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Divorce Law and the Lost Art of … Red Skleton?

Paul Fletcher//March 17, 1997

Divorce Law and the Lost Art of … Red Skleton?

Paul Fletcher//March 17, 1997

By Paul Fletcher, Publisher & Editor-in-Chief

Joe Theismann — the loquacious former Washington Redskins quarterback — is back in the Court of Appeals.

Okay, so it’s not often that celebrities end up in the law books here in the Old Dominion. Especially when they are spilling messy details about a divorce. But anyone who has followed Joe’s career knows that for him, romance is hardly a private thing (Just recall his gooey, high-profile courtship and later nasty break-up with Cathy Lee Crosby).

Anyway, Joe’s back, and he’s fighting mad that his ex-wife lost his Red Skelton painting.

No, it’s not a portrait of the famed comedian. It’s a painting by ol’ Freddie the Freeloader himself.

And it’s now a part of Virginia judicial history. Just call it “The Lost Art of Red Skelton.”

The Court of Appeals handed down a second decision in the divorce of Joe and Jeanne Theismann last week, a mop-up from the main divorce last year.

Perhaps Joe’s just making sure he stays ahead of fellow ex-Redskin John Riggins in the number of appellate decisions carrying his name. Riggo, you may recall, sued his ex-wife and her real estate agent for misappropriating his name in advertising to sell their marital home. The case went all the way to the Supreme Court, where the Diesel won, and even got punitives. You can look it up–Town & Country Properties Inc. v. Riggins, 249 Va. 387 (1994).

For those of you who came in late, here’s a recap of what happened before Mr. “Rhymes with Heisman,” now a sportscaster, found himself on the losing end of a divorce petition.

In a move he now probably regrets as much as the interception he threw right before the half in the 1984 Super Bowl (the one that the Jokeland Raiders returned for a TD, the one that buried the Skins’ hopes of a second straight championship), Joe married a reporter for a Japanese newspaper after a whirlwind romance.

Then in a move he now probably regrets more than that INT tossed to the Raiders, Joe decided to retitle his Loudoun County farm and some investment accounts in his name and the name of the new Mrs. T. He bragged to her, and we quote, pretty close to verbatim, “Honey, I’ve just made you a millionaire!” Just imagine Joe’s exuberance on TV, and you’ll have the proper inflection.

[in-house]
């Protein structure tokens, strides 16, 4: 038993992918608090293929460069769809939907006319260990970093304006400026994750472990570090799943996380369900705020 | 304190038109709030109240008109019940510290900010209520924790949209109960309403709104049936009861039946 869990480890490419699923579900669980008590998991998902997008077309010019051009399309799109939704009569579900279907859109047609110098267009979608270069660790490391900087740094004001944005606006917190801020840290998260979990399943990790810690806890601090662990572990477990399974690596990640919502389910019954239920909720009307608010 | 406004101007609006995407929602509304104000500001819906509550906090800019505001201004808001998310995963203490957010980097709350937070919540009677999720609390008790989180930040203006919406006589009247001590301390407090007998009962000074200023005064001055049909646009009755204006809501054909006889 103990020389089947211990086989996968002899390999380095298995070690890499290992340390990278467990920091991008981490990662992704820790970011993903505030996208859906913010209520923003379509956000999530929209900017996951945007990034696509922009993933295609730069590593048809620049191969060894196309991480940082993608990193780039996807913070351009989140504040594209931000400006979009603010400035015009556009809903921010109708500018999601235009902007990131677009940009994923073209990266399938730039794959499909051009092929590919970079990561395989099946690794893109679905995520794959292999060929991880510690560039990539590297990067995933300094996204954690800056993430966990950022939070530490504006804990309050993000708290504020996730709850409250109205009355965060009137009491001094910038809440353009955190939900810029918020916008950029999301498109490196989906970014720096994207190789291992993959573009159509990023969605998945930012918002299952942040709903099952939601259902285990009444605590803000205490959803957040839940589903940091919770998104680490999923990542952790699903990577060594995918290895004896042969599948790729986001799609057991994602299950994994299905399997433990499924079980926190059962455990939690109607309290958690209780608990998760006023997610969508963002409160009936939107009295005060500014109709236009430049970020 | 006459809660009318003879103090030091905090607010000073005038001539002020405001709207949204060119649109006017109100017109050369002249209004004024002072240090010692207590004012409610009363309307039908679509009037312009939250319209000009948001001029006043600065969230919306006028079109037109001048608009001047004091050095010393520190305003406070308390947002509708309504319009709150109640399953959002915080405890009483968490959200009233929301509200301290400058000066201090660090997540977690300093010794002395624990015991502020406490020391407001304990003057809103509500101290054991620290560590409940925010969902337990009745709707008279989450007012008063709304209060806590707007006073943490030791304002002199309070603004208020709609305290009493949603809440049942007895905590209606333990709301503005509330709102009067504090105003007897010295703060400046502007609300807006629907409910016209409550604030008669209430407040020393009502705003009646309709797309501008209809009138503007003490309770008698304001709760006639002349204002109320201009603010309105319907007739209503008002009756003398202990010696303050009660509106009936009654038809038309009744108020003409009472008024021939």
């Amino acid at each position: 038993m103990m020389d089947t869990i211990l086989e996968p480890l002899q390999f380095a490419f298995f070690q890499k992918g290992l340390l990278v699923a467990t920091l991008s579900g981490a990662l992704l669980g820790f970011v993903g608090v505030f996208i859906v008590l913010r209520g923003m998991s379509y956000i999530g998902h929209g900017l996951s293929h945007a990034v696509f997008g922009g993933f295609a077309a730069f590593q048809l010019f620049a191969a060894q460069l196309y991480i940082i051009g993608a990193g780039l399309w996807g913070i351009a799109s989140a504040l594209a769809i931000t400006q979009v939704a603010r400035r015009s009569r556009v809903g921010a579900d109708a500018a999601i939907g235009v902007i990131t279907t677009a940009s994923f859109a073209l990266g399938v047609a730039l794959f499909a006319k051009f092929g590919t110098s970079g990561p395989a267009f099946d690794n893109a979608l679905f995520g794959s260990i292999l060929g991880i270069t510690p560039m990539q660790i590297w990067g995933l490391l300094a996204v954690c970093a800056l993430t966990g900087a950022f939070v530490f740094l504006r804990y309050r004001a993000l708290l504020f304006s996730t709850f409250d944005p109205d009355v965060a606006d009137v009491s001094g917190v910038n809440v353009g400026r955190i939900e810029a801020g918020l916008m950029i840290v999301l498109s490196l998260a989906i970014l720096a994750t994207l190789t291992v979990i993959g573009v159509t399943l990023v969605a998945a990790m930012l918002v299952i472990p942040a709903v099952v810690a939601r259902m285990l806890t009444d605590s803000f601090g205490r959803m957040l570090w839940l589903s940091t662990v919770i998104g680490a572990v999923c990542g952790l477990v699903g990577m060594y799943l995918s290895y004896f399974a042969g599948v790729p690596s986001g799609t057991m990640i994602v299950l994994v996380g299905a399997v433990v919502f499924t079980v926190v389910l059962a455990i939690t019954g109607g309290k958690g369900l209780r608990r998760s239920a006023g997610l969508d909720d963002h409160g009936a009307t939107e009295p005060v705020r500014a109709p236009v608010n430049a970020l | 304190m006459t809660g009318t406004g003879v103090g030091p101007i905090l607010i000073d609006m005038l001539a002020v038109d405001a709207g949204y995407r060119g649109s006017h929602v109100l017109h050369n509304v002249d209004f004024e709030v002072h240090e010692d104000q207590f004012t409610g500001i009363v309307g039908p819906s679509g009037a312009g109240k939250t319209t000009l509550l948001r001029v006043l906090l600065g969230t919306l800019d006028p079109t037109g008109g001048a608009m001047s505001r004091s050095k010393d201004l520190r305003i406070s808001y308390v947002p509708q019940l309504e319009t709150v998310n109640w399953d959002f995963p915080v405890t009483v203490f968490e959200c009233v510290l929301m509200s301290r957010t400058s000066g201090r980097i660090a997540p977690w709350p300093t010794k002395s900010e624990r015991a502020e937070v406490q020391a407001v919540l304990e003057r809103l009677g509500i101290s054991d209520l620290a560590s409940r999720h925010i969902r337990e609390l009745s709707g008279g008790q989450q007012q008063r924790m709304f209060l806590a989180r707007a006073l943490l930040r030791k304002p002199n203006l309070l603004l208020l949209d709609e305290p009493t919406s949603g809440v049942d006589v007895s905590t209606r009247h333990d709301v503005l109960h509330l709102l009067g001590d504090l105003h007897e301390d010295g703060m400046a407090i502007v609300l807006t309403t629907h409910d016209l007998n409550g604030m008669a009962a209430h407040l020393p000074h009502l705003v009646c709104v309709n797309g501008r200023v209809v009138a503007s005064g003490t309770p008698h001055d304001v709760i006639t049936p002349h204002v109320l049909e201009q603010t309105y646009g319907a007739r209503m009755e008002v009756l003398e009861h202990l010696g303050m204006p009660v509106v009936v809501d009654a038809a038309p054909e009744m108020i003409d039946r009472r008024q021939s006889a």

Bad move. But Joe made several bad moves in a short stretch. Shortly thereafter, according to the Court of Appeals in its opinion, Joe started an affair with another woman. The new wife, Jeanne, found out about the affair and filed for divorce. She wanted a piece of Joe’s money, and he had about $4 million at the time. The trial court gave her an equitable distribution award of $950,000, even though the marriage had lasted only a few years. The award was based in part on Joe’s intent to give his wife a gift; his bragging about her being a millionaire was viewed as proof of his intentions.

The Court of Appeals sacked the ex-signal caller, affirming the hefty award in Theismann v. Theismann (VLW 096-7-465). He fared no better at the rehearing en banc, although he got four judges to see his side. Watching nearly a million bucks walk out the door, Joe may have figured that New York Giant Lawrence Taylor, who dealt Joe a career-ending injury in 1985, had been nicer to him.

But all that changed in the latest Theismann v. Theismann decision, an unpublished per curiam opinion released last Tuesday (VLW 097-7-164). Just call it payback time.

Seems Joe had a painting by Red Skelton that he valued highly–so highly that the divorce decree specifically stated that “the Red Skelton painting shall be transferred to [the husband].”

One big problem: Jeanne, who last had possession of the artwork, failed to return the painting and it was lost, according to the opinion. Joe asked the court to find her in contempt. The trial court did just that.

But the trial court also had to figure out damages for loss of the painting. Joe paid $13,750 for the artwork in 1992 and tried to sell it for $27,000 a year later.

But for equitable distribution, the trial judge put a price tag of $3,500 on it. At a hearing on the painting, Jeanne’s expert said it was worth $3,500, while Joe’s expert said it had a replacement value of $45,000. The judge ruled it was worth $5,000.

There may be a booming market in Red Skelton art, but the Court of Appeals affirmed the $5,000 figure that the trial court allowed, noting “[t]hat figure was well within the range of values supported by the credible evidence before the court.” Hmm, only $1,500 over the wife’s expert…guess $45K wasn’t too credible. And that’s almost $9K less than Joe paid for it… guess he just knew what he liked.

In addition to damages, the trial judge also socked Jeanne for the fees for Joe’s expert and his lawyer, to the tune of nearly $12,000. The appeals court summarily affirmed those awards, finding no abuse of discretion.

The moral of the story may be simply that paybacks are hell, or even simpler, don’t lose your ex-husband’s favorite possessions. Jeanne is now about $17,000 poorer as a result.

But given last year’s ED award, figure she can afford it.

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